Cinzano/Lebon, New York racing's infamous "dead ringer," was sold yesterday afternoon at Belmont Park.

"I bought him back myself, for $10,000," Jack Morgan said from his home in Douglasston, N.Y. There was a few people interested in bidding on the horse that came to the barn where he is stabled, but what the lien sale attracted mostly was the press and television. I'm afraid their presence, plus all the notoriety that goes with this horse, scared away a few trainers and lot of money."

You better believe it. Cinzano/Lebon is still the most controversial horse on the American backstretch. He is an embarrassment to New York racing officials, evidence to a Nassau County district attorney and, until yesterday at least, a pain in the pocketbook to Morgan.

"I was the guy left holding the bag," Morgan explained. "I had a $33,000 lien on the horse for daily expenses in keeping him, for attorney fees, for auctioneer fees and everything. Nobody else was going to help pay anything. Everybody said to wait the outcome of the trial."

"The trail" is scheduled to begin Sept. 5. Veterinarian Mark Gerard is charged with having switched Cin- zano, a major stakes winner in South America, with Lebon, a South American horse of considerably less distinction. Gerard allegedly killed Lebon in order to make the switch work with Cinzano, then hit for a bundle at the mutuel windows, with Morgan offically listed on the program as the horse's registered owner, although Gerard was a partner in the ownership.

"I was the paper owner, but I've been cleared by everybody of everything," Morgan said. "But it's (Joe Taub who got the $150,000 insurance and Lloyds of London thinks about Taub, not me. Gerard is going on trial. The DA took the horse and was going to impound him on a farm on Long Island until I got a court order that stopped him.

"Now, after bidding him in today, I am the legitimate, legal owner of this horse, whichever it is. As a race horse, I know he is worth at least $50,000. That's based not so much on the turf race he won in New York, at the big price, as on his next race when he finished fourth in a handicap at the Meadowlands.

"Off what I have seen, $50,000 would have been the right place. He might be a $150,000 horse. He probably has that potential. Certainly his former owners in Uruguay think he does. But he hasn't proven he's worth that yet. I keep galloping him two miles in the morning, regularly. He is only five or six weeks away from being ready to run in a race."

And that is where Morgan faces another obstacle. The New York tracks and the Jockey Club are not anxious to have Cinzano/Lebon appear in competition.

"They just wish this horse would be eliminated," Morgan said. "He has embarrassed them too much already, with all the bad publicity. It's not the horse's fault. The horse didn't do anything wrong. Yet he is legally restricted from running anywhere at the moment. He has been ruled off, so to speak. And then there is the DA making the case for the prosecution. To him, this horse is a star witness. That I can understand. So I'm going to cooperate and not try to do anything until the outcome of the trial."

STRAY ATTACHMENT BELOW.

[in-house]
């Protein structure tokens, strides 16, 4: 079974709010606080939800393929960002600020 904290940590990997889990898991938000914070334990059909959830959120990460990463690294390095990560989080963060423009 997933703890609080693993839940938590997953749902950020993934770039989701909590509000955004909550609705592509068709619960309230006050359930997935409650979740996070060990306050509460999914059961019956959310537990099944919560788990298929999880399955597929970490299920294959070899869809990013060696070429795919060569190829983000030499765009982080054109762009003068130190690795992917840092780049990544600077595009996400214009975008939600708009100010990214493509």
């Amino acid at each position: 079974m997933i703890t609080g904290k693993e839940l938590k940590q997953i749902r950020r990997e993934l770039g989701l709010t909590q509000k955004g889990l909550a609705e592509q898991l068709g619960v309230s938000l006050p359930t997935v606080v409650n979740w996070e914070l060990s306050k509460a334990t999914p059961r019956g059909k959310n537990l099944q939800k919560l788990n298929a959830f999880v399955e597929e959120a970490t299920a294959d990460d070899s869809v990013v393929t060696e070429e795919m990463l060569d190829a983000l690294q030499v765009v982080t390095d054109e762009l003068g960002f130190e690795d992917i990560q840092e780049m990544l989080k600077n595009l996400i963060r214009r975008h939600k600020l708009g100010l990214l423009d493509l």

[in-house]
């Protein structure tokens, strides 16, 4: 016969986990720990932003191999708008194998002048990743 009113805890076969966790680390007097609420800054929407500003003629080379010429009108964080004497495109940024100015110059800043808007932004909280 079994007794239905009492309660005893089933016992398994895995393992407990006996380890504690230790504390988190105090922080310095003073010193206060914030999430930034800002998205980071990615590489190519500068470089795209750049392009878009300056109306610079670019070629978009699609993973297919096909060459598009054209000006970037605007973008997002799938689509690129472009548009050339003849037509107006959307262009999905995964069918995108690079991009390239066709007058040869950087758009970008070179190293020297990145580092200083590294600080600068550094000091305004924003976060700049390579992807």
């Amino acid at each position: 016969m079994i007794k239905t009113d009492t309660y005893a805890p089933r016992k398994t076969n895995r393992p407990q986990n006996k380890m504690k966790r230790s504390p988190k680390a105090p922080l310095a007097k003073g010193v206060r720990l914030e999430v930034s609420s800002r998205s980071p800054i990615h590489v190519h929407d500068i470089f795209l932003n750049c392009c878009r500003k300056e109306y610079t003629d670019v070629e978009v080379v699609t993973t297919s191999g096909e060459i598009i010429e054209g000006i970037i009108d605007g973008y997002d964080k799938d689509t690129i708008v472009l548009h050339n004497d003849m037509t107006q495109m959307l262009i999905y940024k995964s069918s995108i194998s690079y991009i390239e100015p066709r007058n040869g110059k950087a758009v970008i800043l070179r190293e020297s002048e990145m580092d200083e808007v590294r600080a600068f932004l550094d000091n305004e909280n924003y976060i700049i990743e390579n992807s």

Cinzano/Lebon is 5 years old, only slightly past his peak in terms of racing performance. But if he isn't soon returned to racing he will have been barred from competition during the latter part of his prime time.

"That's what irritates me," Morgan said. "I'm not trying to rock the bost, by taking on the racing establishment or the DA's office. But why should this horse be punished now that he is in legitimate hands under legitimate ownership?

"Nobody can be sure which horse this is. We know the one was what they call a 'crow' horse, the other was a pretty good one judging from their racing records in South America. It's tough to be sure, though. Common, ordinary horses have improved dramatically to become outstanding on occasion. Maybe that is what happens here.

"Look at Stymie and Cedar Key, or Carry Back for that matter. Carry Back was sired by Saggy, whose only claim to fame was theat he beat Citation once, out of a $200 mare. It happens."

Of course, it does, occasionally. Which is neither here nor there so far as Cinzano/Lebon is concerned. Let the jury decide Gerard's guilt or innocence. Present the horse as Exhibit A, if it helps the judicial process. Then permit the horse to go back to the races, where he belongs.

There ought to be a law to punish guilty people, not innocent horses. Perhaps, before too long, New York will find one.